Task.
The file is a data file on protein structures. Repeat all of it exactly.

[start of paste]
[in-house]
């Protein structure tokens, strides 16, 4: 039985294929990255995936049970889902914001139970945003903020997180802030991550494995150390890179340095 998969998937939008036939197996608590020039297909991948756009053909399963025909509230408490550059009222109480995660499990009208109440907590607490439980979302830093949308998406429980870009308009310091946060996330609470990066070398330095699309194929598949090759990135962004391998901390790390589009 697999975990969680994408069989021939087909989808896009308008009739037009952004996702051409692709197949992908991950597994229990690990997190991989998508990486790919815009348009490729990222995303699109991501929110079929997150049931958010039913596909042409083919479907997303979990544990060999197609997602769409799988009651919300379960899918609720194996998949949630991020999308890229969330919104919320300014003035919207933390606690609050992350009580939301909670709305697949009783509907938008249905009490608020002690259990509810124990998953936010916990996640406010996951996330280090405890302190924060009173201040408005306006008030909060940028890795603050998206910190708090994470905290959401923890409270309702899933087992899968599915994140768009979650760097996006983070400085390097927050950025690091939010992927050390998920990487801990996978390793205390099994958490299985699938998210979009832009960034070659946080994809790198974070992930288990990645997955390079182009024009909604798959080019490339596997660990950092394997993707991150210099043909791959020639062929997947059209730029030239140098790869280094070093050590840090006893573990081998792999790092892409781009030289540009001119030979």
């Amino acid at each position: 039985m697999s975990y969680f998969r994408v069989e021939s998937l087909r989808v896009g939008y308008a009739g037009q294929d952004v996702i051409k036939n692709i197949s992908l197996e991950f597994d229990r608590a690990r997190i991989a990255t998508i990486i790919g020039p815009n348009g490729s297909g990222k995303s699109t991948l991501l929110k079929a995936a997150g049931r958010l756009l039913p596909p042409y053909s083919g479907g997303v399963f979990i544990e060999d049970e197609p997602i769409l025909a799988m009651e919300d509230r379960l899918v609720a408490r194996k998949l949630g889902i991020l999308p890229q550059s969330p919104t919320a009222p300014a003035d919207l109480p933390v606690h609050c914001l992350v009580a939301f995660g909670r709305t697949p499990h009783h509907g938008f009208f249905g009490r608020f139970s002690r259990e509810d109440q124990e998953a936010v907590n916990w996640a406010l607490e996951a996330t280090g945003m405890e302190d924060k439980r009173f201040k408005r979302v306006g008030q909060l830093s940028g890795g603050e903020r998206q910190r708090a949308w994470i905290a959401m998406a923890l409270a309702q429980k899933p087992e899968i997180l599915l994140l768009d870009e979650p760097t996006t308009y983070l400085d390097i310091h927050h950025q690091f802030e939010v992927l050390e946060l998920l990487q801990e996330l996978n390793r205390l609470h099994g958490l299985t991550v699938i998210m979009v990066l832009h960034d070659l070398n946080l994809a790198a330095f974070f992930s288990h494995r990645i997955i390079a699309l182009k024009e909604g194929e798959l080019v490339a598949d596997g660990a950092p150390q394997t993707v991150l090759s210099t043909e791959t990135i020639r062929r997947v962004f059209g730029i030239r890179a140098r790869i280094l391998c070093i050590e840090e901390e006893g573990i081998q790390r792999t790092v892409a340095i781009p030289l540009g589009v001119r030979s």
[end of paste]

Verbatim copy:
[in-house]
């Protein structure tokens, strides 16, 4: 039985294929990255995936049970889902914001139970945003903020997180802030991550494995150390890179340095 998969998937939008036939197996608590020039297909991948756009053909399963025909509230408490550059009222109480995660499990009208109440907590607490439980979302830093949308998406429980870009308009310091946060996330609470990066070398330095699309194929598949090759990135962004391998901390790390589009 697999975990969680994408069989021939087909989808896009308008009739037009952004996702051409692709197949992908991950597994229990690990997190991989998508990486790919815009348009490729990222995303699109991501929110079929997150049931958010039913596909042409083919479907997303979990544990060999197609997602769409799988009651919300379960899918609720194996998949949630991020999308890229969330919104919320300014003035919207933390606690609050992350009580939301909670709305697949009783509907938008249905009490608020002690259990509810124990998953936010916990996640406010996951996330280090405890302190924060009173201040408005306006008030909060940028890795603050998206910190708090994470905290959401923890409270309702899933087992899968599915994140768009979650760097996006983070400085390097927050950025690091939010992927050390998920990487801990996978390793205390099994958490299985699938998210979009832009960034070659946080994809790198974070992930288990990645997955390079182009024009909604798959080019490339596997660990950092394997993707991150210099043909791959020639062929997947059209730029030239140098790869280094070093050590840090006893573990081998792999790092892409781009030289540009001119030979």
């Amino acid at each position: 039985m697999s975990y969680f998969r994408v069989e021939s998937l087909r989808v896009g939008y308008a009739g037009q294929d952004v996702i051409k036939n692709i197949s992908l197996e991950f597994d229990r608590a690990r997190i991989a990255t998508i990486i790919g020039p815009n348009g490729s297909g990222k995303s699109t991948l991501l929110k079929a995936a997150g049931r958010l756009l039913p596909p042409y053909s083919g479907g997303v399963f979990i544990e060999d049970e197609p997602i769409l025909a799988m009651e919300d509230r379960l899918v609720a408490r194996k998949l949630g889902i991020l999308p890229q550059s969330p919104t919320a009222p300014a003035d919207l109480p933390v606690h609050c914001l992350v009580a939301f995660g909670r709305t697949p499990h009783h509907g938008f009208f249905g009490r608020f139970s002690r259990e509810d109440q124990e998953a936010v907590n916990w996640a406010l607490e996951a996330t280090g945003m405890e302190d924060k439980r009173f201040k408005r979302v306006g008030q909060l830093s940028g890795g603050e903020r998206q910190r708090a949308w994470i905290a959401m998406a923890l409270a309702q429980k899933p087992e899968i997180l599915l994140l768009d870009e979650p760097t996006t308009y983070l400085d390097i310091h927050h950025q690091f802030e939010v992927l050390e946060l998920l990487q801990e996330l996978n390793r205390l609470h099994g958490l299985t991550v699938i998210m979009v990066l832009h960034d070659l070398n946080l994809a790198a330095f974070f992930s288990h494995r990645i997955i390079a699309l182009k024009e909604g194929e798959l080019v490339a598949d596997g660990a950092p150390q394997t993707v991150l090759s210099t043909e791959t990135i020639r062929r997947v962004f059209g730029i030239r890179a140098r790869i280094l391998c070093i050590e840090e901390e006893g573990i081998q790390r792999t790092v892409a340095i781009p030289l540009g589009v001119r030979s």